The CPR recommendations also focus on assuring that new development is accompanied by a strong commitment to affordable housing, generally calling for developers to provide an onsite allocation of 20 percent affordable housing for each new project.
As these proposals suggest, CPR is anxious to see Reston grow, but to do so in a manner consistent with its creation as a planned community with a grand vision and vibrant planning principles. We believe that Reston’s future ought to continue to be planned and managed, not merely left open to effectively unconstrained commercial development as the current plan allows.
We hope Supervisor Hudgins sees that our proposals are consistent with that legacy and, following up on a meeting of RA and CPR leaders this week, will defer official county action on the PRC zoning amendment proposal. Then we can work with her and county staff to enable Reston to remain one of the world’s great planned communities.
Co-Chair Reston 20/20 Committee Member
Coalition for a Planned Reston
The Coalition for a Planned Reston, a community organization that includes Reclaim Reston, Reston 20/20 and the Reston Citizens Association, will gather community feedback about the proposal and discuss specific changes to scale back Reston’s master plan in an effort limit the scale of development in the planned community.
The proposal, which will go before the county’s Board of Supervisors, would increase the maximum allowed population per acre in the Planned Residential Community district from 13 persons up to 16.
The zoning change could also open up Reston’s village centers to increased residential development. The proposal would allow the Board of Supervisors to approve developments above 50 residential units per acre within the district’s Transit Station Areas (TSAs) — so long as the projects comply with the area’s master plan that guides development.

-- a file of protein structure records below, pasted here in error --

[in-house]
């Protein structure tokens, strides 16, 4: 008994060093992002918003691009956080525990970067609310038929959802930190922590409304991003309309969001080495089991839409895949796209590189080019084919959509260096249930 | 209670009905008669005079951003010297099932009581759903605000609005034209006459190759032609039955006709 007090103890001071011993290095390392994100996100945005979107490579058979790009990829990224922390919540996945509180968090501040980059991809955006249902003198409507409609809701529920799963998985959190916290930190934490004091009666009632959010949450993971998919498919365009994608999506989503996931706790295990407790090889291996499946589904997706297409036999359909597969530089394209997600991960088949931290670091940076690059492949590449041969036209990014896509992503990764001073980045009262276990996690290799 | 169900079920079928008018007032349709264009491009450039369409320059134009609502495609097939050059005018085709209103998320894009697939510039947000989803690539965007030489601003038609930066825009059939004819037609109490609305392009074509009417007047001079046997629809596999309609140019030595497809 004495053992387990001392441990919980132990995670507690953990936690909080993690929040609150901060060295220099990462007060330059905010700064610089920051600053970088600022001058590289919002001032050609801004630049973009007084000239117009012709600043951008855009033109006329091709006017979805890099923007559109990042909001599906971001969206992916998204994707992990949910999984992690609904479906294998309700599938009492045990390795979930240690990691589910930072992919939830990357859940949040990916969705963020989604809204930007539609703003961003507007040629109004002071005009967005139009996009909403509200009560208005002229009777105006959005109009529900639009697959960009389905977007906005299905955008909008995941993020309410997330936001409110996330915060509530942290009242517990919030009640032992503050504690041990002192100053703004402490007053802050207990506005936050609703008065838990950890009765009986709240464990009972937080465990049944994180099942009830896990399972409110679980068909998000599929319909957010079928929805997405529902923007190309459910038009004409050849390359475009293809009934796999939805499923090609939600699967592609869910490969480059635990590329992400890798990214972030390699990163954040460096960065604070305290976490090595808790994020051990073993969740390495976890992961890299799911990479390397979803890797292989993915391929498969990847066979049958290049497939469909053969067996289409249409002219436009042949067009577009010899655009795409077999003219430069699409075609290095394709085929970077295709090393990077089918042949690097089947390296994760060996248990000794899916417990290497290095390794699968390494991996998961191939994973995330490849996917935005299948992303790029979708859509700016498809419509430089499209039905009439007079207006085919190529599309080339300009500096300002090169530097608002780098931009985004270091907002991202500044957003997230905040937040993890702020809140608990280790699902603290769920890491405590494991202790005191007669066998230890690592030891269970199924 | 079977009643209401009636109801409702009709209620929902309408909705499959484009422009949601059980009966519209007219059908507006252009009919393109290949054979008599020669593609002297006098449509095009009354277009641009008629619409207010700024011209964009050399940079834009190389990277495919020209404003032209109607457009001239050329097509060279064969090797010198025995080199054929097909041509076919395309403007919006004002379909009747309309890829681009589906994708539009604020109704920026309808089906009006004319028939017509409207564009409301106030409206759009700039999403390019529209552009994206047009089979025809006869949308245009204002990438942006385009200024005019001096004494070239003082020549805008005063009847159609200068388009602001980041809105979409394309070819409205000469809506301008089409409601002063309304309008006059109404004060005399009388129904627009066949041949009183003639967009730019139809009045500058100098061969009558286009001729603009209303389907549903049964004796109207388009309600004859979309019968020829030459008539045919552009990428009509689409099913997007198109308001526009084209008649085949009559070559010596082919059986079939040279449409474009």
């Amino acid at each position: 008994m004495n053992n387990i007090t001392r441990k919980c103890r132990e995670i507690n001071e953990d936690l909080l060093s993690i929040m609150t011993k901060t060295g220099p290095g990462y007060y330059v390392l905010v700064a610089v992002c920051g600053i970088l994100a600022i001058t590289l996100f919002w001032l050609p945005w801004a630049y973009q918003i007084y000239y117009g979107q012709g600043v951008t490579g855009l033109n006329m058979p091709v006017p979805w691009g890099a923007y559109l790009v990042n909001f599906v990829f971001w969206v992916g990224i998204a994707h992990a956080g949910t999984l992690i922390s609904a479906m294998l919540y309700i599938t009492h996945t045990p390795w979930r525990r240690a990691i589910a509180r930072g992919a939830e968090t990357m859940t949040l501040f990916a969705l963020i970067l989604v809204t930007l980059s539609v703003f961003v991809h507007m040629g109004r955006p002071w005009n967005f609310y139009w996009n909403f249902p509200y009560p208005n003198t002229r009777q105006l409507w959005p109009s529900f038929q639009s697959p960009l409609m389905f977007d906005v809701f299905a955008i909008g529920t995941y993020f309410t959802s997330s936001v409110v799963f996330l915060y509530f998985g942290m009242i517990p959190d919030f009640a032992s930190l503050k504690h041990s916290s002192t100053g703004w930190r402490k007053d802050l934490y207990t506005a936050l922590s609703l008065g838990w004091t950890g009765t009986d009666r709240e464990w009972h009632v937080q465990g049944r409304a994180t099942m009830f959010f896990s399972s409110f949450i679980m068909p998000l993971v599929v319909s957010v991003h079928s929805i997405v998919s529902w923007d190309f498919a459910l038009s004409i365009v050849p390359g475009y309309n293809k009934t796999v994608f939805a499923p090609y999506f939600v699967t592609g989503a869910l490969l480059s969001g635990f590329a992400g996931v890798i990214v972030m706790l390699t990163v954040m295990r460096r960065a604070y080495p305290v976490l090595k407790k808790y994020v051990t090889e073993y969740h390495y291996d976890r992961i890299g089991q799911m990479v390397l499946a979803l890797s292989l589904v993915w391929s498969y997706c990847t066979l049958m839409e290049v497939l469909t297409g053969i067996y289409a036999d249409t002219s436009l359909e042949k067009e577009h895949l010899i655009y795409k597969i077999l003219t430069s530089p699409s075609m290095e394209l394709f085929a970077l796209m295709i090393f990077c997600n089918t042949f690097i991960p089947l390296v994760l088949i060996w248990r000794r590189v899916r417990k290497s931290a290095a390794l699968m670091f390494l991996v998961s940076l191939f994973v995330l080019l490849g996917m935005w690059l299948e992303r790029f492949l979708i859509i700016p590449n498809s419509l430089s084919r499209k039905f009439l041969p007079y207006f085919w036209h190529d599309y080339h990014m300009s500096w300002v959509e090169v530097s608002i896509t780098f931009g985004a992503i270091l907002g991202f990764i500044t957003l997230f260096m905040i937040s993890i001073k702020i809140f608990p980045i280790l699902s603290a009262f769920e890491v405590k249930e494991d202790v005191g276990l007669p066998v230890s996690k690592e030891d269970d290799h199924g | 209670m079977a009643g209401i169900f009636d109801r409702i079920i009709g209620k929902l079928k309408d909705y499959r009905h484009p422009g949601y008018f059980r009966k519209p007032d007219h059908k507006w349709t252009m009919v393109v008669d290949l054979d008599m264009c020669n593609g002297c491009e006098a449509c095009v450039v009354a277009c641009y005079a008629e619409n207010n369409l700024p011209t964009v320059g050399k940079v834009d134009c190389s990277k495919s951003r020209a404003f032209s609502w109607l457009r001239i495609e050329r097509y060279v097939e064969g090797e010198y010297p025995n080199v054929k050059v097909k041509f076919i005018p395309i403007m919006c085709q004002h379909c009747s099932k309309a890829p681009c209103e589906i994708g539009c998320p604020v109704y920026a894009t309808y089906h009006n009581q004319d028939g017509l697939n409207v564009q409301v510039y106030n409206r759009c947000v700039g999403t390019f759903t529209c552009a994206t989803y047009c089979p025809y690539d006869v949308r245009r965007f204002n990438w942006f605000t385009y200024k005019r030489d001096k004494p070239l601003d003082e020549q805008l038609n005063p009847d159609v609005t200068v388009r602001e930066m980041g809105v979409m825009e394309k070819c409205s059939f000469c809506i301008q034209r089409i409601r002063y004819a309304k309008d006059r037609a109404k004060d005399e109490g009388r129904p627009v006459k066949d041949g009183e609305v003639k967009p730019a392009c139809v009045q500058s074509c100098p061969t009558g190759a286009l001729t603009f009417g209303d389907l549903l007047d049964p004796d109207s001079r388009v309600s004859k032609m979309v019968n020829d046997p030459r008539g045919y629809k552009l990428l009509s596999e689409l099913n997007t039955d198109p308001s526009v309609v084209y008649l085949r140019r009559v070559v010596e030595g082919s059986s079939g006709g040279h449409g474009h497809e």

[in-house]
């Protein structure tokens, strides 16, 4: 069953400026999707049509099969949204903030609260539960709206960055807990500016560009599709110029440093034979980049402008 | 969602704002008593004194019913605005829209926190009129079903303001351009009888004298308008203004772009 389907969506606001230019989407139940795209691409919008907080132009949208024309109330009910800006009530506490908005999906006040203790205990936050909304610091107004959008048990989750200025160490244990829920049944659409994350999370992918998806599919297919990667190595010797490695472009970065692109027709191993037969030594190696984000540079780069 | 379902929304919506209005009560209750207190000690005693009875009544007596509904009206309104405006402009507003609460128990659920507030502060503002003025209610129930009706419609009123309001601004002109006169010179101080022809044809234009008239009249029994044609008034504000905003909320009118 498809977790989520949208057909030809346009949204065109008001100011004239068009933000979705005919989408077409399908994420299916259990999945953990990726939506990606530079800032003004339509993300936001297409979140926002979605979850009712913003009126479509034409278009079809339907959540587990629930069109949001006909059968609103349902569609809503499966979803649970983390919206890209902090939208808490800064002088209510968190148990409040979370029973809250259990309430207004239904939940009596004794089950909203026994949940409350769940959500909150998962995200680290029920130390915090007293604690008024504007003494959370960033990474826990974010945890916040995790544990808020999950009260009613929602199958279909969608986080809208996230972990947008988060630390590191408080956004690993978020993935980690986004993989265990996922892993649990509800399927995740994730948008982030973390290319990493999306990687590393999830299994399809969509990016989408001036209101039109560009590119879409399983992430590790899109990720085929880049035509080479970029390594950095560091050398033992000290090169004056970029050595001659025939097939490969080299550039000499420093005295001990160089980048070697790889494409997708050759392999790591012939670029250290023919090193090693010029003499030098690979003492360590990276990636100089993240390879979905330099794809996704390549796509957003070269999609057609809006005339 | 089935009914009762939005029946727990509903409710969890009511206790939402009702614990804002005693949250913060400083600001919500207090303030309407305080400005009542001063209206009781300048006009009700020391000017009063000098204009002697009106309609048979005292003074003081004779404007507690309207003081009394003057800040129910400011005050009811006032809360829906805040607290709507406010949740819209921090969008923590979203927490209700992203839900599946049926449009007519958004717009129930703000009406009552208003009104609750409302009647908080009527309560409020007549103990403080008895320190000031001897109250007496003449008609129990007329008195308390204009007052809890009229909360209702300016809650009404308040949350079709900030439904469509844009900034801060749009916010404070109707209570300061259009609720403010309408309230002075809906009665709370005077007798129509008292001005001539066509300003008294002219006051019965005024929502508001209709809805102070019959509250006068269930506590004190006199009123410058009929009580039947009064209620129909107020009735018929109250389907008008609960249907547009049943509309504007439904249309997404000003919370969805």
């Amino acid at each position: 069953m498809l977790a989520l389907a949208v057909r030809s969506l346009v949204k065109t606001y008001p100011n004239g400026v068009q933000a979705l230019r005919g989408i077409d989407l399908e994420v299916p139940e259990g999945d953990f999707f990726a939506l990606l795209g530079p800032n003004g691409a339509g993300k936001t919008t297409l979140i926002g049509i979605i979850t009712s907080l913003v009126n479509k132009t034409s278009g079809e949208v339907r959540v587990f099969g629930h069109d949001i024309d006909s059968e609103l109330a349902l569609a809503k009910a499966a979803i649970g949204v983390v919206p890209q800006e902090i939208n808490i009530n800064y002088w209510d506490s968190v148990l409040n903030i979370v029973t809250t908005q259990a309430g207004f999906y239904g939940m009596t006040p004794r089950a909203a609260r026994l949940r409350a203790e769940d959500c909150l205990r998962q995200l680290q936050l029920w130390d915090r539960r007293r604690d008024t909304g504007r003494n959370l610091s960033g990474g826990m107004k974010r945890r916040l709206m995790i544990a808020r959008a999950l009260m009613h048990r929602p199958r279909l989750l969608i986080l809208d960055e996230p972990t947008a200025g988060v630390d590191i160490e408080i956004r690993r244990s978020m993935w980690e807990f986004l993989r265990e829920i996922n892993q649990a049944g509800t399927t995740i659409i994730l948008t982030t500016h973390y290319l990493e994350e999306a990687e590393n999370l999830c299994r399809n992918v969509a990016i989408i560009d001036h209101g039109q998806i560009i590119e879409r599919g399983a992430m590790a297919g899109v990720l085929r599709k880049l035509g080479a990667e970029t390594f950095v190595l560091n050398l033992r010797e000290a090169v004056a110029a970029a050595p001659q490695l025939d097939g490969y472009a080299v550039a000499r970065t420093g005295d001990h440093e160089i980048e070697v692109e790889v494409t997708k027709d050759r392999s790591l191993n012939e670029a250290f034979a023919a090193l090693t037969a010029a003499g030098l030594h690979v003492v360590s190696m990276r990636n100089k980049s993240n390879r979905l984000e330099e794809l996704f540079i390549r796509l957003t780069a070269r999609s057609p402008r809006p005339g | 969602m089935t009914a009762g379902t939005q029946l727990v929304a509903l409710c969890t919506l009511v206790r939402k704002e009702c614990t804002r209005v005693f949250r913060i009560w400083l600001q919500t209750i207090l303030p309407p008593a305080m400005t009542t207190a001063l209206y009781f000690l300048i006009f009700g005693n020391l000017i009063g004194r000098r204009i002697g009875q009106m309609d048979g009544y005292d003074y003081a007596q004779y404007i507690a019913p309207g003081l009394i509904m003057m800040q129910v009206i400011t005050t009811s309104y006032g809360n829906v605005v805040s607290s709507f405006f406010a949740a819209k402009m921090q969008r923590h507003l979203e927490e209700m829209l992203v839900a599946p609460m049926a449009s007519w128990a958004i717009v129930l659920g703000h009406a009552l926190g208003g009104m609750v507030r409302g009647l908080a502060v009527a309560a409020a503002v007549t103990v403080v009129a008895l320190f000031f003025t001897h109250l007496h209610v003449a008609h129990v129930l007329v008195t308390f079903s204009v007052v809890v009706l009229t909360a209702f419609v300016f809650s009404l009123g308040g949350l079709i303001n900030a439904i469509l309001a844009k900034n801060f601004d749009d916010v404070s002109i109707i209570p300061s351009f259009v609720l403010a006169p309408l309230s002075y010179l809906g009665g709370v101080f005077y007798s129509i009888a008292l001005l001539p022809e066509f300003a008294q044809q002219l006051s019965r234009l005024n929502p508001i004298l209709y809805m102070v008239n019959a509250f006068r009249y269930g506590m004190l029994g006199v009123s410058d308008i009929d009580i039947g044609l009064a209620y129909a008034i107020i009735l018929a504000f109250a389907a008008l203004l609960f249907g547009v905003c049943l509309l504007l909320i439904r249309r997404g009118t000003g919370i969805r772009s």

Reston Association staff opposed the changes. In a letter, In the letter, the RA staff also asks county supervisors to hold off on any further consideration of the PRC density cap increase until RA staff and county staff together can examine the Reston Master Plan portion of the county’s Comprehensive Plan.
Meanwhile, the coalition will pitch amendments to Hunter Mill District Supervisor Cathy Hudgins before Christmas. Overall, the coalition is seeking to constrain density growth and ensure infrastructure keeps up to pace with development.
CPR hopes to maintain the intensity of opposition to the proposal, which eclipsed in late October during a 900-person public community meeting in Reston where an overwhelming majority of attendees opposed the proposal.
“We are anxious to present what we believe are reasonable Reston plan amendments to Supervisor Hudgins rather than just denoting a list of topic areas where changes could be made,” said Terry Maynard, co-chair of the Reston 20/20 Committee. “We are hopeful that the community will buy in to these proposals and possibly suggest some modifications and additions.”
Changes under consideration include reinstating a population cap throughout Reston which existed in the community’s 1989 plan; placing a cap on high-density, high-rise residential development, which the coalition stated is unlimited in the current plan; and phasing development with supporting infrastructure similar to the Tysons plan.
On a broader level, the coalition seeks to ensure county policies and standards that govern schools, parks and transportation are realistically in line with Reston’s growth potential.
CPR will also use the meeting platform to discuss other controversial zoning matters, including the “densification of Saint Johns Woods” and the addition of a road through Hidden Creek Country Club.
“The last minute inclusion by the Planning Commission of developer language allowing Bozzuto to re-develop St. Johns Woods at triple its current density is a perfect example of community exclusion in the development process,” said Reclaim Reston member Bruce Ramo.
The meeting will be held on Monday at 7 p.m. in the Reston Association Conference Center.